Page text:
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Re: [DESG] een vraag over "ee"

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  • Godwin Stewart
    On Fri, 01 Aug 2008 05:33:11 -0000, Cathleen Twardzik ... ITYM a long a in *Dutch* for the first examples. The reason they sound different is simply
    Message 1 of 7 , Aug 1 1:23 AM
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      On Fri, 01 Aug 2008 05:33:11 -0000, "Cathleen Twardzik"
      <firefly315@...> wrote:

      > How come the "ee" in words, such as, "heel" and "veel" sounds like
      > a "long a" in English, while the " ee" in "keer" sounds like a "long
      > e" in English?

      ITYM a long "a" in *Dutch* for the first examples.

      The reason they sound different is simply because they're different
      languages. You cannot apply the rules of pronunciation from one language to
      words in another language. It's as simple as that.

      --
      G. Stewart - grs.ygroups@...

      Why do people pay to go up tall buildings and then put money in binoculars
      to look down at things on the ground?
    • Cathleen Twardzik
      Hoi Godwin, Thanks for your insight. I guess I should clarify my question better. :) I recently noticed that there are two different pronunciations for the
      Message 2 of 7 , Aug 1 3:54 PM
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        Hoi Godwin,

        Thanks for your insight. I guess I should clarify my question
        better. :)

        I recently noticed that there are two different pronunciations for
        the "ee" sound in Dutch? Why is the "ee" sound pronounced in two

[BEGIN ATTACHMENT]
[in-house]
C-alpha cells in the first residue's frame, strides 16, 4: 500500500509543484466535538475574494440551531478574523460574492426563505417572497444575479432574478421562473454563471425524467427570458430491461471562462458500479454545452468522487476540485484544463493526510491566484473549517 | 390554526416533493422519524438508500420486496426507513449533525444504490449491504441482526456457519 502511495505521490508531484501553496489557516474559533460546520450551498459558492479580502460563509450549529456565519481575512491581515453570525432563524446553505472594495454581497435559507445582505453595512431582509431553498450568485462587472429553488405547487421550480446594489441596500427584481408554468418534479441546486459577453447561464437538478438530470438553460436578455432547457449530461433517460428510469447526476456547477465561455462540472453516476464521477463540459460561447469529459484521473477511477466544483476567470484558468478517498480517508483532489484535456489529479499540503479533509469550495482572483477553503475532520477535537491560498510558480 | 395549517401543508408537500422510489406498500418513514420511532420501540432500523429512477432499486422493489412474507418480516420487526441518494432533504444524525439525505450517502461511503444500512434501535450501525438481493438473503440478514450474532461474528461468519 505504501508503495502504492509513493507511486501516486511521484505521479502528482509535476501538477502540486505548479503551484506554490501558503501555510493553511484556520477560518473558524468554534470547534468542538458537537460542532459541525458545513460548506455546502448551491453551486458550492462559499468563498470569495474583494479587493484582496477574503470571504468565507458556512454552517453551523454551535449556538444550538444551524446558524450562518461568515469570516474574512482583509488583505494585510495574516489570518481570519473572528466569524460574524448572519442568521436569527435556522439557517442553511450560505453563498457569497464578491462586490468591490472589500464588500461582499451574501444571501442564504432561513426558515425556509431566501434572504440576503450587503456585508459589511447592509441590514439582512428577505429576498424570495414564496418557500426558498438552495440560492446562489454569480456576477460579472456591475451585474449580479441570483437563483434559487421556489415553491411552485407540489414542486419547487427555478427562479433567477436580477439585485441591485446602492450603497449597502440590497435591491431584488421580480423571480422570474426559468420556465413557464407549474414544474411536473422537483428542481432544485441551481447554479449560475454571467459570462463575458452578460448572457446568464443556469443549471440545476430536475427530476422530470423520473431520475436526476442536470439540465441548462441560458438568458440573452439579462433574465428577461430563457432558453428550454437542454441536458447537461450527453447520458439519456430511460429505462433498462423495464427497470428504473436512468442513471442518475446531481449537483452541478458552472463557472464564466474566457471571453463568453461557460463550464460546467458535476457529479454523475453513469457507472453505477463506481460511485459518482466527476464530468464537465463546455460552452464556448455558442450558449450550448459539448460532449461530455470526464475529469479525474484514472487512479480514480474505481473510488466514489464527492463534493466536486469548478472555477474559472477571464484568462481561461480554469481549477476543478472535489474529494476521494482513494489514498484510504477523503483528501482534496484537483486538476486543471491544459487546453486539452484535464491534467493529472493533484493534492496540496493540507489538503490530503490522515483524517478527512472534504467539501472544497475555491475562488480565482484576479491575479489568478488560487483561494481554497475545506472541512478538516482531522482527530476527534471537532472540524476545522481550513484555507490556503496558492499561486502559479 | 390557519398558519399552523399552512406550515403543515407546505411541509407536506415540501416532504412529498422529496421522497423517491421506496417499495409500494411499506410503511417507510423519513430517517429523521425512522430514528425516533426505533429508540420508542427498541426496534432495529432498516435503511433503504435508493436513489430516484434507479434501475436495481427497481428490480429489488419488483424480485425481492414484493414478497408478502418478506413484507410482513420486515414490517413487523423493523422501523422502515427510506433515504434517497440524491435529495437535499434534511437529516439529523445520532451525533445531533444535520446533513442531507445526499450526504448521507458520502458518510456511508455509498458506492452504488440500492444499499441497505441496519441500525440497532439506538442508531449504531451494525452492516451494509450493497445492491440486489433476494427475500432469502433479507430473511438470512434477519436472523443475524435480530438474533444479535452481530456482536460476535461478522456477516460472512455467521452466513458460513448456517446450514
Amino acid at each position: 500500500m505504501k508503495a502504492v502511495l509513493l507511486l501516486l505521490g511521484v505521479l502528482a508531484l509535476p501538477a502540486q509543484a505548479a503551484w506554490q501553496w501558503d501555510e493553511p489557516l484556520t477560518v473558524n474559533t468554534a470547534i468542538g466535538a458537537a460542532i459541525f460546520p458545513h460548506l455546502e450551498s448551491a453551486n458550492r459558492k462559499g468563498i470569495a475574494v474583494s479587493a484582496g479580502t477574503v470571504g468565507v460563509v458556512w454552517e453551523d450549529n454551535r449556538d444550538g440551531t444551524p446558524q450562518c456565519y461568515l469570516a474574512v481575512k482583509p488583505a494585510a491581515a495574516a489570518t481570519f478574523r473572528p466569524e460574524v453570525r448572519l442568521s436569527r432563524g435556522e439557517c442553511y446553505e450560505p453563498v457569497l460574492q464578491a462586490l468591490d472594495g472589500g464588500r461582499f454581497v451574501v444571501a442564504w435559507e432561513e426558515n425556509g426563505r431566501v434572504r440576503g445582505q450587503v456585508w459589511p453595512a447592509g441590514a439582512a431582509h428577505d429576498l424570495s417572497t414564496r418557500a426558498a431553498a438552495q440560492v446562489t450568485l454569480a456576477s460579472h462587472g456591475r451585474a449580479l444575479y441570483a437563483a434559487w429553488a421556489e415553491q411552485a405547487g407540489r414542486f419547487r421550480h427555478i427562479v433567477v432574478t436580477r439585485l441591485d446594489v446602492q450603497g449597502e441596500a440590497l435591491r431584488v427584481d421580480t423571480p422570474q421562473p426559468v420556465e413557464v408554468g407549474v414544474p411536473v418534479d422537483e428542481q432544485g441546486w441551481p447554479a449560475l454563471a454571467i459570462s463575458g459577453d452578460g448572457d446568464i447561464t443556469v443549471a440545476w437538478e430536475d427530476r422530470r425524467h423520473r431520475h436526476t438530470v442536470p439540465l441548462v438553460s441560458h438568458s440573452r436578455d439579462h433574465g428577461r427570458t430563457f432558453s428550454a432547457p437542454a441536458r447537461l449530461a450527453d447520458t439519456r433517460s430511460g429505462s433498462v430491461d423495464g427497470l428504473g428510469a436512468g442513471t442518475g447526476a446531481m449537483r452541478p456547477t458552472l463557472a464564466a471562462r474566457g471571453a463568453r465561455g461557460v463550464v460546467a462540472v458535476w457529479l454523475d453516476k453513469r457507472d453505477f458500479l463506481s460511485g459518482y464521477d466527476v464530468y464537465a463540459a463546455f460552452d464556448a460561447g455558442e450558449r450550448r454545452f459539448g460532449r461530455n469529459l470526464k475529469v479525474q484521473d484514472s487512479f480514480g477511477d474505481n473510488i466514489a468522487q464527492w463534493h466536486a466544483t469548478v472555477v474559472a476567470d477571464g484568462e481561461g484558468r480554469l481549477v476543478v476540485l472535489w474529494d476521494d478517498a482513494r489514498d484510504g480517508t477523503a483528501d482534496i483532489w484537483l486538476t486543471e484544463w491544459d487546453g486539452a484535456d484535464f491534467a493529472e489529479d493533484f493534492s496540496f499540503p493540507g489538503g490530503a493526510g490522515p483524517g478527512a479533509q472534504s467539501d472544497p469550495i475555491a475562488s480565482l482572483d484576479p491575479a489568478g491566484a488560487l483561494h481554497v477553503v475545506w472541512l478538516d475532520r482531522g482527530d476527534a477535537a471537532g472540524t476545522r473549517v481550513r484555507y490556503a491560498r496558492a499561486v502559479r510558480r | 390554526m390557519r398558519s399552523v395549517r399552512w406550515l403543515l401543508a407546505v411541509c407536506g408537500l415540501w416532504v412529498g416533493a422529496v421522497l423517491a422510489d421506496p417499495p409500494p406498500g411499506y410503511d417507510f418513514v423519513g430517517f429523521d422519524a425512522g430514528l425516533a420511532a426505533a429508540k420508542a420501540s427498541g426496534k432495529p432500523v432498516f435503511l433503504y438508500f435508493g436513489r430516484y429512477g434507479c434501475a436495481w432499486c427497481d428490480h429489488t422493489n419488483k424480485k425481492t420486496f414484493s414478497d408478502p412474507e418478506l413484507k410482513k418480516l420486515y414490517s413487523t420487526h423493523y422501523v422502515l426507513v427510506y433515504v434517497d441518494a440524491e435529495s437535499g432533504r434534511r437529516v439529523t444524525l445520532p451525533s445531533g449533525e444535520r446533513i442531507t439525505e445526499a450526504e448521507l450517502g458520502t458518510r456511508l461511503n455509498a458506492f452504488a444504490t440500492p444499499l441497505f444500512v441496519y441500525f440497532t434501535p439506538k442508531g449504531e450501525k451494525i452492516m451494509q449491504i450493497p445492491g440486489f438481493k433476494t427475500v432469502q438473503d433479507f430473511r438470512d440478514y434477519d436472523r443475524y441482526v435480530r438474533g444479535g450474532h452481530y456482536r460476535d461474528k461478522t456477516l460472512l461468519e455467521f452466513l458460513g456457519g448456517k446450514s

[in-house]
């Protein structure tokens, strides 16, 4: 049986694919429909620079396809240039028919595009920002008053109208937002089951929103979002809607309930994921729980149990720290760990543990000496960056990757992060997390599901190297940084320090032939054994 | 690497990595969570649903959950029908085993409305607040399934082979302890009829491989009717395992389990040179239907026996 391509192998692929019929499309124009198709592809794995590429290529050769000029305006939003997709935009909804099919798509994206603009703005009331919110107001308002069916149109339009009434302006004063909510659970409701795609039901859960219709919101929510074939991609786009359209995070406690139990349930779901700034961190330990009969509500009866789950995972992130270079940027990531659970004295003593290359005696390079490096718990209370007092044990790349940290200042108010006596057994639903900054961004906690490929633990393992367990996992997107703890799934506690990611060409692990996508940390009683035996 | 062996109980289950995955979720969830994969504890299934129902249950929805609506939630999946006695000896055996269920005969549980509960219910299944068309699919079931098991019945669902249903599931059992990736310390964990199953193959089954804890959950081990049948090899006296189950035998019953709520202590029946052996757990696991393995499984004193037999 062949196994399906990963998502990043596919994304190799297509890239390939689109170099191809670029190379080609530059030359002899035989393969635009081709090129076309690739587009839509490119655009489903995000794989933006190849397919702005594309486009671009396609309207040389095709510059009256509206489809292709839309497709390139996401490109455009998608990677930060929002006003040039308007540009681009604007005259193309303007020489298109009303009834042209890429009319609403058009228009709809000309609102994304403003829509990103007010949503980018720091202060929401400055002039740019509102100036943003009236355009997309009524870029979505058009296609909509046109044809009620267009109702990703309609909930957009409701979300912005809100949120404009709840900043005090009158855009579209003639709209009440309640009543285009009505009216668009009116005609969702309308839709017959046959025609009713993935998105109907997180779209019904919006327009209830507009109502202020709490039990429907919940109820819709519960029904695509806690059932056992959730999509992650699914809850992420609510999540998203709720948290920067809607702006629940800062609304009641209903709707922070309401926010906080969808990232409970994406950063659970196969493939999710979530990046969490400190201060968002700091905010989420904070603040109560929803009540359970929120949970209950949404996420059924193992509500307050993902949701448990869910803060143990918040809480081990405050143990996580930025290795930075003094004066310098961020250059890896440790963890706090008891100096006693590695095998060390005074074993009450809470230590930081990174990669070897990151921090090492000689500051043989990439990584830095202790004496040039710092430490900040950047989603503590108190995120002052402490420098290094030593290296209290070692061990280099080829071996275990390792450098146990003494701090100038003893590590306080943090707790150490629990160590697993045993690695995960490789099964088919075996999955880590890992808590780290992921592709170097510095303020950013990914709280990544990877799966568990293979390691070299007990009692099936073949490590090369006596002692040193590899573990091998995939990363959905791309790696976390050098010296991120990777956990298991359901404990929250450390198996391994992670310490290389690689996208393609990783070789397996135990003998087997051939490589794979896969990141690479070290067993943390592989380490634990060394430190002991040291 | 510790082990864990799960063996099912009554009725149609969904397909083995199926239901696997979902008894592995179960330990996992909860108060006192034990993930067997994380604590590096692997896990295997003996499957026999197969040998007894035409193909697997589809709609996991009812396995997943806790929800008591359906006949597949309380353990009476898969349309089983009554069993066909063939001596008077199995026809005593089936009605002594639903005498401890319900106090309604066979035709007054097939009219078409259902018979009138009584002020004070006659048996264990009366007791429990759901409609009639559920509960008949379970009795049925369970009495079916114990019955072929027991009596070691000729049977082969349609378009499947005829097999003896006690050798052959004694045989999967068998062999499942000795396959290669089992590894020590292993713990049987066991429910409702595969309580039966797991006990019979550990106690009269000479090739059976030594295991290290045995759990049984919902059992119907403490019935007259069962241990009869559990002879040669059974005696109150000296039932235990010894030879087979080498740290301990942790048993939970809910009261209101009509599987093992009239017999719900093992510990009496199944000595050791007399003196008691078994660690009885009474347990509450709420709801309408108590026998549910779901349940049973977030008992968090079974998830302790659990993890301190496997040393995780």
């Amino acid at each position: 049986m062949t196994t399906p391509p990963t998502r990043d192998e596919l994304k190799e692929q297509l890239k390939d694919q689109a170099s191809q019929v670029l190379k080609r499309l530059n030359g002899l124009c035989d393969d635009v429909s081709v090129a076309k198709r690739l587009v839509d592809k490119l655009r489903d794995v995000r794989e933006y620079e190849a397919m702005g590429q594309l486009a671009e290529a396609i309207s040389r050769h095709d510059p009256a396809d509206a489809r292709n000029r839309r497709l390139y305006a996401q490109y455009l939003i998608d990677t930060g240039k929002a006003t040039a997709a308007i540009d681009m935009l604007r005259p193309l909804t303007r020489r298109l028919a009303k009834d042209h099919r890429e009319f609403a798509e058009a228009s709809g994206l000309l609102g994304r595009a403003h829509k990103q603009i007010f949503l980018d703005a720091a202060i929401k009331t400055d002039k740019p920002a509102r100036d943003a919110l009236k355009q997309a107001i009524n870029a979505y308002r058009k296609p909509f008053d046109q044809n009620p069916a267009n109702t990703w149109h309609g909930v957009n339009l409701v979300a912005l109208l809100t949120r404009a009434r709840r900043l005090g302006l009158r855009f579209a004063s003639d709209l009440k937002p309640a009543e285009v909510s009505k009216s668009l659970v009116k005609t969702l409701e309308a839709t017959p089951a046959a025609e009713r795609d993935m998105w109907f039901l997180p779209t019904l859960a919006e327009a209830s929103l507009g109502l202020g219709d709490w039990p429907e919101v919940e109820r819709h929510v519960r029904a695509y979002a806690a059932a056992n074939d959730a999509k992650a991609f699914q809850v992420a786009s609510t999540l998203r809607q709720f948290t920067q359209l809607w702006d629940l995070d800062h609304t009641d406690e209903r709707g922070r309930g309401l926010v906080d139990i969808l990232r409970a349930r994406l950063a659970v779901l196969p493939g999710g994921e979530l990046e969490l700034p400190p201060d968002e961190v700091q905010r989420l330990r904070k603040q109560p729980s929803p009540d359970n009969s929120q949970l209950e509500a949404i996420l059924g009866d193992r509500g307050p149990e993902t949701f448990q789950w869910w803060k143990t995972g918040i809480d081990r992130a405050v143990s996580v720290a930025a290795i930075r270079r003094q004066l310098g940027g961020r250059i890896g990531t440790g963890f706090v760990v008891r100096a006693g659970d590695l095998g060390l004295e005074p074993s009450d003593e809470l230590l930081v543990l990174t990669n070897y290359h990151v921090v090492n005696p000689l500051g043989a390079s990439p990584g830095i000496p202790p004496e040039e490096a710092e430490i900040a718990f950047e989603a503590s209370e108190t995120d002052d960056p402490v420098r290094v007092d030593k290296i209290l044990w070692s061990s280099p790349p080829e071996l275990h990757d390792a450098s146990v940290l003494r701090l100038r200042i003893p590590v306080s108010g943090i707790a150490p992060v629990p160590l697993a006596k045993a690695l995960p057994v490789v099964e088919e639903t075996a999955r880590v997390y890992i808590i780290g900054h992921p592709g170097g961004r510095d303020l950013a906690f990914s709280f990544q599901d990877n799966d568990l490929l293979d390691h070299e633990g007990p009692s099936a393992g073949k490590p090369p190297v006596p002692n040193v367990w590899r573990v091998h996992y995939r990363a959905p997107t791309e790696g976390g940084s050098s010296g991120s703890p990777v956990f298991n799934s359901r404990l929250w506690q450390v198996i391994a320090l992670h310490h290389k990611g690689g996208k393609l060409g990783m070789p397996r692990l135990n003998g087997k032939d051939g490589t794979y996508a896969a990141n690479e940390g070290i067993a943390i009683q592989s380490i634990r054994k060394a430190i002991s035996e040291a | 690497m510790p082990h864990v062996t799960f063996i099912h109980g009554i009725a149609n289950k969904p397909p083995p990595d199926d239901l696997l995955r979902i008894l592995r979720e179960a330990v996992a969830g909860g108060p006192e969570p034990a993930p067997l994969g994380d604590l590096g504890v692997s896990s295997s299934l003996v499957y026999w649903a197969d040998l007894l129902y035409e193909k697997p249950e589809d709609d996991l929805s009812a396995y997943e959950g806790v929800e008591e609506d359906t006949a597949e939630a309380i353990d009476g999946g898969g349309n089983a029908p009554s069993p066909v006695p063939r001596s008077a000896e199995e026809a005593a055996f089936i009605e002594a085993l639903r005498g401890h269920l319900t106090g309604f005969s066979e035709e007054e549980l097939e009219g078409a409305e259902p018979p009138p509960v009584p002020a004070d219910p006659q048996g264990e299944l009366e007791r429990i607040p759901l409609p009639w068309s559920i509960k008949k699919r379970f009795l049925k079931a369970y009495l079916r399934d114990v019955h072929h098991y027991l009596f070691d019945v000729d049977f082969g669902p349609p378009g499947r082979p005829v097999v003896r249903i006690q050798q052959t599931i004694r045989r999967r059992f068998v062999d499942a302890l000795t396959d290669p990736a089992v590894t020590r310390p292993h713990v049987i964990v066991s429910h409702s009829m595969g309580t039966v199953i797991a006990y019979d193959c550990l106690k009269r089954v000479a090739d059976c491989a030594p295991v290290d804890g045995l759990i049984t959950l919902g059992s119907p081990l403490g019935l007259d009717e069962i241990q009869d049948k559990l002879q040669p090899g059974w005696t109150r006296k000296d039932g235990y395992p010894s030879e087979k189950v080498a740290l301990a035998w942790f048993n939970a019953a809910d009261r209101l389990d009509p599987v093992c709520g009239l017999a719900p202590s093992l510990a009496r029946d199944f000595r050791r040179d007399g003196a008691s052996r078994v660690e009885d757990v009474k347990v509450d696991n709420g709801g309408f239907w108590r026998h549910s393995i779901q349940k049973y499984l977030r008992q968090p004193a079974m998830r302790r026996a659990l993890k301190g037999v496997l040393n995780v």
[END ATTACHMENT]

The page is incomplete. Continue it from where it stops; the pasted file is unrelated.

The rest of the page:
different ways? Is there a trick that I could use to be able to tell
        which sound I need to use when I say a word with the "ee" sound in it?

        P.S. The way I discribed the diference between the two different
        pronunciations in Dutch was how they sound to me as a native English
        speaker.

        Groetjes,

        Cathleen


        --- In DUTCH-ENGLISH-STUDY-GROUP@yahoogroups.com, Godwin Stewart
        <grs.ygroups@...> wrote:
        >
        > On Fri, 01 Aug 2008 05:33:11 -0000, "Cathleen Twardzik"
        > <firefly315@...> wrote:
        >
        > > How come the "ee" in words, such as, "heel" and "veel" sounds
        like
        > > a "long a" in English, while the " ee" in "keer" sounds like
        a "long
        > > e" in English?
        >
        > ITYM a long "a" in *Dutch* for the first examples.
        >
        > The reason they sound different is simply because they're different
        > languages. You cannot apply the rules of pronunciation from one
        language to
        > words in another language. It's as simple as that.
        >
        > --
        > G. Stewart - grs.ygroups@...
        >
        > Why do people pay to go up tall buildings and then put money in
        binoculars
        > to look down at things on the ground?
        >
      • crofttk
        An interesting question. I just sat here and discussed this with my wife, who is Flemish from West Vlaanderen in Belgie (I am American). As a SOUTHERN Dutch
        Message 3 of 7 , Aug 1 4:27 PM